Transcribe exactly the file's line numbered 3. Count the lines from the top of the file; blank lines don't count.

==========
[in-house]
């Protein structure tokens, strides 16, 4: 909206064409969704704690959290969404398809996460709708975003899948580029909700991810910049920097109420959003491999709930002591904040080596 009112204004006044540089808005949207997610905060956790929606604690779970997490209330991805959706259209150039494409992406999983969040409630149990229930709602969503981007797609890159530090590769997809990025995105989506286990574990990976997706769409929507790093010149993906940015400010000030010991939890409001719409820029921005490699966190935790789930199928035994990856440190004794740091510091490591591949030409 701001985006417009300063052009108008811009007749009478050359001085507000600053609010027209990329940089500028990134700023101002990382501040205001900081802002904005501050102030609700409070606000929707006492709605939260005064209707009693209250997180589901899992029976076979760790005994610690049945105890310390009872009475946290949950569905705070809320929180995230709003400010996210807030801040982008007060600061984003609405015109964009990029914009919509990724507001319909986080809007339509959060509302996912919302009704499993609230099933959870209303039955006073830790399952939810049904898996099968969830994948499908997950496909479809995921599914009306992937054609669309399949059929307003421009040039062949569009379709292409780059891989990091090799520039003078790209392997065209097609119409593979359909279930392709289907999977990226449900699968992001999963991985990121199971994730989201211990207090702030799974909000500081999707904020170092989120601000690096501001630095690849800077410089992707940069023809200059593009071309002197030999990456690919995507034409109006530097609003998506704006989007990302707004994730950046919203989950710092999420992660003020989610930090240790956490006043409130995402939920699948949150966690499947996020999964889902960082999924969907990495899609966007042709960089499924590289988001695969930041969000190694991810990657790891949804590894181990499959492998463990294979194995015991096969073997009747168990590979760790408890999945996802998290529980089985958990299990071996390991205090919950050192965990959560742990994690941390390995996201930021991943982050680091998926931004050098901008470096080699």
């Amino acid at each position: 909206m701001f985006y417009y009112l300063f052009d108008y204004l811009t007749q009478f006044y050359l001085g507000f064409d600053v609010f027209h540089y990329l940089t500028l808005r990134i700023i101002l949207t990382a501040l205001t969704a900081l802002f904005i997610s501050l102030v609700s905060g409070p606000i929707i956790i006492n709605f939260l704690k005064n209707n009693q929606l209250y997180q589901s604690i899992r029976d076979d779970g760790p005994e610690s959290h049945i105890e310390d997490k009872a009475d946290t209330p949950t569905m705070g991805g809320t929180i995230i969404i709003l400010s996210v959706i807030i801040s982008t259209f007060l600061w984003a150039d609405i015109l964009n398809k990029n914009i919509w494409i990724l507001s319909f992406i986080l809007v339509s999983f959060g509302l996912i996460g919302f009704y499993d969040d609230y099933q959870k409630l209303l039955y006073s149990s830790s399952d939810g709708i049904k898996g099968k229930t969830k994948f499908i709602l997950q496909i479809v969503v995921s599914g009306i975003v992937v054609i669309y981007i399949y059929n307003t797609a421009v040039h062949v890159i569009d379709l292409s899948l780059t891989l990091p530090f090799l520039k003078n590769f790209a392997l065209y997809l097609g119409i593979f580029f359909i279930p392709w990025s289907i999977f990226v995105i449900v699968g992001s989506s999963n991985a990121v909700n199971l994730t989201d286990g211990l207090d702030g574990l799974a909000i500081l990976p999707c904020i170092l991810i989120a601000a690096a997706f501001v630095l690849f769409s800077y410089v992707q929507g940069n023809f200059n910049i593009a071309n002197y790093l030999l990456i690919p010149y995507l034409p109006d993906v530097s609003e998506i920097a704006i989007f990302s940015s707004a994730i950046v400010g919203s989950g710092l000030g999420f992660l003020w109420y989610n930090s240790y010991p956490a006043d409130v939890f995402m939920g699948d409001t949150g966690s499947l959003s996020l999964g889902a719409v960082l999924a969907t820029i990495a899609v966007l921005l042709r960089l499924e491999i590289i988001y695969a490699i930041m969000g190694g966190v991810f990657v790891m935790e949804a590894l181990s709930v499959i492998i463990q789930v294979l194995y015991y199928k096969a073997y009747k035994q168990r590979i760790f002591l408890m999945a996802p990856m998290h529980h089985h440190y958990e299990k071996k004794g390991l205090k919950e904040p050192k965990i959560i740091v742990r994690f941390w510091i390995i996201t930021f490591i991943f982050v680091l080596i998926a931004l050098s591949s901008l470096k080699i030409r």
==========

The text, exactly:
């Amino acid at each position: 909206m701001f985006y417009y009112l300063f052009d108008y204004l811009t007749q009478f006044y050359l001085g507000f064409d600053v609010f027209h540089y990329l940089t500028l808005r990134i700023i101002l949207t990382a501040l205001t969704a900081l802002f904005i997610s501050l102030v609700s905060g409070p606000i929707i956790i006492n709605f939260l704690k005064n209707n009693q929606l209250y997180q589901s604690i899992r029976d076979d779970g760790p005994e610690s959290h049945i105890e310390d997490k009872a009475d946290t209330p949950t569905m705070g991805g809320t929180i995230i969404i709003l400010s996210v959706i807030i801040s982008t259209f007060l600061w984003a150039d609405i015109l964009n398809k990029n914009i919509w494409i990724l507001s319909f992406i986080l809007v339509s999983f959060g509302l996912i996460g919302f009704y499993d969040d609230y099933q959870k409630l209303l039955y006073s149990s830790s399952d939810g709708i049904k898996g099968k229930t969830k994948f499908i709602l997950q496909i479809v969503v995921s599914g009306i975003v992937v054609i669309y981007i399949y059929n307003t797609a421009v040039h062949v890159i569009d379709l292409s899948l780059t891989l990091p530090f090799l520039k003078n590769f790209a392997l065209y997809l097609g119409i593979f580029f359909i279930p392709w990025s289907i999977f990226v995105i449900v699968g992001s989506s999963n991985a990121v909700n199971l994730t989201d286990g211990l207090d702030g574990l799974a909000i500081l990976p999707c904020i170092l991810i989120a601000a690096a997706f501001v630095l690849f769409s800077y410089v992707q929507g940069n023809f200059n910049i593009a071309n002197y790093l030999l990456i690919p010149y995507l034409p109006d993906v530097s609003e998506i920097a704006i989007f990302s940015s707004a994730i950046v400010g919203s989950g710092l000030g999420f992660l003020w109420y989610n930090s240790y010991p956490a006043d409130v939890f995402m939920g699948d409001t949150g966690s499947l959003s996020l999964g889902a719409v960082l999924a969907t820029i990495a899609v966007l921005l042709r960089l499924e491999i590289i988001y695969a490699i930041m969000g190694g966190v991810f990657v790891m935790e949804a590894l181990s709930v499959i492998i463990q789930v294979l194995y015991y199928k096969a073997y009747k035994q168990r590979i760790f002591l408890m999945a996802p990856m998290h529980h089985h440190y958990e299990k071996k004794g390991l205090k919950e904040p050192k965990i959560i740091v742990r994690f941390w510091i390995i996201t930021f490591i991943f982050v680091l080596i998926a931004l050098s591949s901008l470096k080699i030409r």